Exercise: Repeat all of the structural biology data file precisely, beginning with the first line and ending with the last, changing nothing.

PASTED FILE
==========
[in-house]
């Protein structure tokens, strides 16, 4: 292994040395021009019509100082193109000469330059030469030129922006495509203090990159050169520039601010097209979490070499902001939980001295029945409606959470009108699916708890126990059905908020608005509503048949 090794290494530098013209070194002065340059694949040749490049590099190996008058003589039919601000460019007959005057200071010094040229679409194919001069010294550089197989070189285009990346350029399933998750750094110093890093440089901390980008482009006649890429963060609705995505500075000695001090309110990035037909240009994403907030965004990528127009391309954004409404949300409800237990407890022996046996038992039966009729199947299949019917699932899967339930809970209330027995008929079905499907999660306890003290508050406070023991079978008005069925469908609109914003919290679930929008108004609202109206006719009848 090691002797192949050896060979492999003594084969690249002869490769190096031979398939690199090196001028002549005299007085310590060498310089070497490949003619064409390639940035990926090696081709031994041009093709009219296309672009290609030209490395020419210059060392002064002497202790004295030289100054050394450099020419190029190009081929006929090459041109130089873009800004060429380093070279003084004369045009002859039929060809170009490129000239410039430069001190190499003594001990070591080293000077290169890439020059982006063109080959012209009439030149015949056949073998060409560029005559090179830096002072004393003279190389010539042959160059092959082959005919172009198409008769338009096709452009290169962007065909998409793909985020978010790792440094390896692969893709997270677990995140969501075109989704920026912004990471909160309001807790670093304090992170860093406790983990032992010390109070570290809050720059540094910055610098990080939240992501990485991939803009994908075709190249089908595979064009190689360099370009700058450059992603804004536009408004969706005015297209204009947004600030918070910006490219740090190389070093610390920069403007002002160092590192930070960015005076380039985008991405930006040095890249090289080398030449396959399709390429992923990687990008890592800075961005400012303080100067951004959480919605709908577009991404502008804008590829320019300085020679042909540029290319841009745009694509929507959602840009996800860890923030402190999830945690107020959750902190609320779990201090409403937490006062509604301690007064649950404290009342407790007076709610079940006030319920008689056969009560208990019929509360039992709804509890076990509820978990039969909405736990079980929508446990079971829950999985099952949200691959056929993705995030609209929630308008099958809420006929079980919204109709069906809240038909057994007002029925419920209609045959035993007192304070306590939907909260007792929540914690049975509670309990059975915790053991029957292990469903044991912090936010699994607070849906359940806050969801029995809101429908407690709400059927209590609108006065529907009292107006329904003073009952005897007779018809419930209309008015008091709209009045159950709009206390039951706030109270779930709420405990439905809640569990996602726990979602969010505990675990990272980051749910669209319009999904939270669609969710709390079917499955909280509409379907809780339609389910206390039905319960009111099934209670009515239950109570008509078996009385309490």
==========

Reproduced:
[in-house]
């Protein structure tokens, strides 16, 4: 292994040395021009019509100082193109000469330059030469030129922006495509203090990159050169520039601010097209979490070499902001939980001295029945409606959470009108699916708890126990059905908020608005509503048949 090794290494530098013209070194002065340059694949040749490049590099190996008058003589039919601000460019007959005057200071010094040229679409194919001069010294550089197989070189285009990346350029399933998750750094110093890093440089901390980008482009006649890429963060609705995505500075000695001090309110990035037909240009994403907030965004990528127009391309954004409404949300409800237990407890022996046996038992039966009729199947299949019917699932899967339930809970209330027995008929079905499907999660306890003290508050406070023991079978008005069925469908609109914003919290679930929008108004609202109206006719009848 090691002797192949050896060979492999003594084969690249002869490769190096031979398939690199090196001028002549005299007085310590060498310089070497490949003619064409390639940035990926090696081709031994041009093709009219296309672009290609030209490395020419210059060392002064002497202790004295030289100054050394450099020419190029190009081929006929090459041109130089873009800004060429380093070279003084004369045009002859039929060809170009490129000239410039430069001190190499003594001990070591080293000077290169890439020059982006063109080959012209009439030149015949056949073998060409560029005559090179830096002072004393003279190389010539042959160059092959082959005919172009198409008769338009096709452009290169962007065909998409793909985020978010790792440094390896692969893709997270677990995140969501075109989704920026912004990471909160309001807790670093304090992170860093406790983990032992010390109070570290809050720059540094910055610098990080939240992501990485991939803009994908075709190249089908595979064009190689360099370009700058450059992603804004536009408004969706005015297209204009947004600030918070910006490219740090190389070093610390920069403007002002160092590192930070960015005076380039985008991405930006040095890249090289080398030449396959399709390429992923990687990008890592800075961005400012303080100067951004959480919605709908577009991404502008804008590829320019300085020679042909540029290319841009745009694509929507959602840009996800860890923030402190999830945690107020959750902190609320779990201090409403937490006062509604301690007064649950404290009342407790007076709610079940006030319920008689056969009560208990019929509360039992709804509890076990509820978990039969909405736990079980929508446990079971829950999985099952949200691959056929993705995030609209929630308008099958809420006929079980919204109709069906809240038909057994007002029925419920209609045959035993007192304070306590939907909260007792929540914690049975509670309990059975915790053991029957292990469903044991912090936010699994607070849906359940806050969801029995809101429908407690709400059927209590609108006065529907009292107006329904003073009952005897007779018809419930209309008015008091709209009045159950709009206390039951706030109270779930709420405990439905809640569990996602726990979602969010505990675990990272980051749910669209319009999904939270669609969710709390079917499955909280509409379907809780339609389910206390039905319960009111099934209670009515239950109570008509078996009385309490």